New Delhi:Contactless frisking of passengers, who will go through multiple door-sized metal detectors, checking them for fever or flu-like symptoms and restricted entry into stations are among a slew of measures proposed by the CISF for the Delhi Metro, which may be re-opened in September after being shut for five months due to the COVID-19 pandemic.
The paramilitary force that guards the metro network in the national capital region has prepared a fresh “business continuity plan” that will be implemented in “consultation” with the urban development ministry and the Delhi Metro Rail Corporation (DMRC).
Encouraging commuters to download the Aarogya Setu mobile app and intensifying electronic and manual surveillance on all activities in metro premises have also been suggested by the force, besides several measures for maintaining social distancing.
The plan has been prepared to ensure that the health and security of metro staff and the passengers are not compromised and to enable a sound counter-terrorist cover during the COVID-19 times in the over 230 stations of the rapid rail transport system often called the ‘lifeline’ of Delhi-NCR.
The government is likely to allow the resumption of metro train services in the ‘Unlock 4’ phase beginning September 1 and the Union home ministry is expected to issue the new guidelines any day now.
As per the Central Industrial Security Force (CISF) plan accessed by PTI, the force has proposed that the Aarogya Setu mobile app should be “checked of all commuters entering the station.”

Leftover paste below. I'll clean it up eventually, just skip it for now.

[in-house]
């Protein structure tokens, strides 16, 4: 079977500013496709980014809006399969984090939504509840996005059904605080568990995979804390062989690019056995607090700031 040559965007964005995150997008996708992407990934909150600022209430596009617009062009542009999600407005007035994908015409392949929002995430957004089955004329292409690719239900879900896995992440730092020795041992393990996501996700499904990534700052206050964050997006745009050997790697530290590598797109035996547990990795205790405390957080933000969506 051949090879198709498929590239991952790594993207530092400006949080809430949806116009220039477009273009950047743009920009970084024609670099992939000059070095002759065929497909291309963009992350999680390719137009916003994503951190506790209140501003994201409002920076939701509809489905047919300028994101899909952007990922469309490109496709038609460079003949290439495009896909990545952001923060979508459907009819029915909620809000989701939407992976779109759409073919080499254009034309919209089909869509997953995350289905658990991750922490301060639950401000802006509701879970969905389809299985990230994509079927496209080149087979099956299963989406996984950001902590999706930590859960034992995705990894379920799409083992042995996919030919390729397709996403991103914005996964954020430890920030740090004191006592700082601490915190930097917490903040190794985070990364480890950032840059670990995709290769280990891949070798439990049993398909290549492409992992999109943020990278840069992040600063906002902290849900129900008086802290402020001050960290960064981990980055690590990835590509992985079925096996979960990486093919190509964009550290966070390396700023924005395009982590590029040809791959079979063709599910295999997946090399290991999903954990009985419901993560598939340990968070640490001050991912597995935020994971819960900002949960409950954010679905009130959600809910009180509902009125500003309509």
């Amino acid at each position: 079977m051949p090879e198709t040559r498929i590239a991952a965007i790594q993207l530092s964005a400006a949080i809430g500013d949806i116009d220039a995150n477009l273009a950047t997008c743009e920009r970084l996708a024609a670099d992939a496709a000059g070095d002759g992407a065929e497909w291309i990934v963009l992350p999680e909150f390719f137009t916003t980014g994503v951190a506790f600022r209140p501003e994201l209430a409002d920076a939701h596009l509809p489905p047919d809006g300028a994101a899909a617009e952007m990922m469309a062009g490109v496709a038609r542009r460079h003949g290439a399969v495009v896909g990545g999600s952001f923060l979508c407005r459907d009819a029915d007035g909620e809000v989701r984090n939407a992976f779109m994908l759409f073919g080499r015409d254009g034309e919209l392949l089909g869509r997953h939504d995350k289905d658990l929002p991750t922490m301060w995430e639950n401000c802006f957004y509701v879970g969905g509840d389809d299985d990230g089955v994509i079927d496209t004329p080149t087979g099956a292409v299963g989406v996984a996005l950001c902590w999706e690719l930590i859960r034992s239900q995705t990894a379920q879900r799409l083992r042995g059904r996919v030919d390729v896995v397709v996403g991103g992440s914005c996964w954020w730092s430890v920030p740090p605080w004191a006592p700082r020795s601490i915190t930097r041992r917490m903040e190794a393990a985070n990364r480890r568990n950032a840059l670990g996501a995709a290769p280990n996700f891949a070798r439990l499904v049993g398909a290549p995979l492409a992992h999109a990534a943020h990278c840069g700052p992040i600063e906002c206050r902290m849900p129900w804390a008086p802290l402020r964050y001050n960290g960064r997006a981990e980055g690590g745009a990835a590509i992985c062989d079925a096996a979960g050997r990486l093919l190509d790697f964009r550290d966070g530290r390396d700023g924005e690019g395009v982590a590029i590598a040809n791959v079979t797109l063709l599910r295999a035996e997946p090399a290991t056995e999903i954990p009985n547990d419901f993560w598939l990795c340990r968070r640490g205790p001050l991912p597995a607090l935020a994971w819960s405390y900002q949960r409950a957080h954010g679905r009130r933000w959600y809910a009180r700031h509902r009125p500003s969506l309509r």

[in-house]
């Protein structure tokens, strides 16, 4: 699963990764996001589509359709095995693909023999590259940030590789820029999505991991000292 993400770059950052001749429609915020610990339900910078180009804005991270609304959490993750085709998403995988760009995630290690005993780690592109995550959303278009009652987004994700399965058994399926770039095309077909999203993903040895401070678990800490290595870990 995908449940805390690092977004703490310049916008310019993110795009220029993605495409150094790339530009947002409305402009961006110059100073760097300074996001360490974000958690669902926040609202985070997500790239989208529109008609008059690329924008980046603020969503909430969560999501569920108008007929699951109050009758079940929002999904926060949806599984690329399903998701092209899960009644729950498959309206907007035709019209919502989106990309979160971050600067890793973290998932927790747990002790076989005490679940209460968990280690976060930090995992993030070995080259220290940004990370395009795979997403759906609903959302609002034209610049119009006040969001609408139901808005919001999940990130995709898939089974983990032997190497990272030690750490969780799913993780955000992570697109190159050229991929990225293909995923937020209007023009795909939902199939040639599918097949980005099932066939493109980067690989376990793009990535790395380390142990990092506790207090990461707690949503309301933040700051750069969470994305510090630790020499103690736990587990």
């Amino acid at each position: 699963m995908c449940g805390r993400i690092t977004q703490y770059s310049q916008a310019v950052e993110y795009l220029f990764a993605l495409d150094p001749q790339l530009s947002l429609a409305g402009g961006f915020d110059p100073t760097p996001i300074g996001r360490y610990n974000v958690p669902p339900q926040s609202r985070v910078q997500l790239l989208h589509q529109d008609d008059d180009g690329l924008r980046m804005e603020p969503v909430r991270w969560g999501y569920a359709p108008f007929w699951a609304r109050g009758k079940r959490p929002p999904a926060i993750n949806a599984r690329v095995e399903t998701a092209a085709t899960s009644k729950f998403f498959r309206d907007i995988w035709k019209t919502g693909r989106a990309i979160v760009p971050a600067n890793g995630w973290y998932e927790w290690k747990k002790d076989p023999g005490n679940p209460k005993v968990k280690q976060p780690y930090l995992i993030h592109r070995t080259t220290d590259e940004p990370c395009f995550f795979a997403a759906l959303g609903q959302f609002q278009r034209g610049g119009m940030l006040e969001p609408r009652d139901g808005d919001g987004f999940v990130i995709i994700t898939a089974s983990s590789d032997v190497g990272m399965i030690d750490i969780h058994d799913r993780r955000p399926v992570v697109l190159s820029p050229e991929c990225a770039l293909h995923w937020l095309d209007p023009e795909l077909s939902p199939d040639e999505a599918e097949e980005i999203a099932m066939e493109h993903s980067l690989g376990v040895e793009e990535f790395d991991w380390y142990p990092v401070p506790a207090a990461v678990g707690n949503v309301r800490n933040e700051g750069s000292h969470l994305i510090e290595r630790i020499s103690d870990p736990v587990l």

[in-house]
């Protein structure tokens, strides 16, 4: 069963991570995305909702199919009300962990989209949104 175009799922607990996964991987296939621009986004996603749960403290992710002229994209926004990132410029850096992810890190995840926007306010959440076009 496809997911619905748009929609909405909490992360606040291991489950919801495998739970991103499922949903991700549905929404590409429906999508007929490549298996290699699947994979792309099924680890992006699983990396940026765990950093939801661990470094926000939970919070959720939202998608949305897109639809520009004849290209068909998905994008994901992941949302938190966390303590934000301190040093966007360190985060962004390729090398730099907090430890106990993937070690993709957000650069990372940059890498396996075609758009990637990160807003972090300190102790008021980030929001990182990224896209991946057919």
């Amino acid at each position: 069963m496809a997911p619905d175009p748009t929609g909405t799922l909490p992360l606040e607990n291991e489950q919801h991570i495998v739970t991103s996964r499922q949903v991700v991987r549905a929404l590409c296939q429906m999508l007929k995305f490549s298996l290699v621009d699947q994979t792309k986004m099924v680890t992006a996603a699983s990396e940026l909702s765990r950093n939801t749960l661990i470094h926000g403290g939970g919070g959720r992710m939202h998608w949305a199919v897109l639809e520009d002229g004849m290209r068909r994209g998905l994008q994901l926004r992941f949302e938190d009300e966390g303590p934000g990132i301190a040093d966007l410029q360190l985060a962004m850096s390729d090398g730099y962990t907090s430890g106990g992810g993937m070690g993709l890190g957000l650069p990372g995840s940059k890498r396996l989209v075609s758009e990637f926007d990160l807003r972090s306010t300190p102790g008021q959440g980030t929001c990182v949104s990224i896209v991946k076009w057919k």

A senior official said while the force has not stressed that the app should be mandatory, but passengers can be encouraged to download it for a hassle-free journey.
“Those who do not have the app due to any reason will also be allowed to use the metro,” he said.
The app helps to ascertain the COVID-19 health status of an individual, including if the person has been exposed to any infected person.
The force has also directed that all its troops on duty will have the app on their phones so that “contact tracing” can be better done once someone is detected positive for the viral disease.
It has commuters will be asked to take out their metallic items and keep them in their bags and subsequently, they will walk through multiple door-frame metal detectors (DFMD) before they undertake “contactless frisking”.
Trays will be provided to those commuters who do have bags to keep their metallic belongings, it said.
A special CISF personnel will monitor the DFMD to “profile” the passenger from the security point of view and physical frisking of a commuter will only take place when there is a “reasonable doubt”, it said.
“Contactless frisking shall be carried out by using a hand-held metal detector at a minimum distance of 2.5 cms,” the plan said.
It added while passenger bags will be checked as usual through the x-ray scanner, suspicious bags will have to be opened by the passengers themselves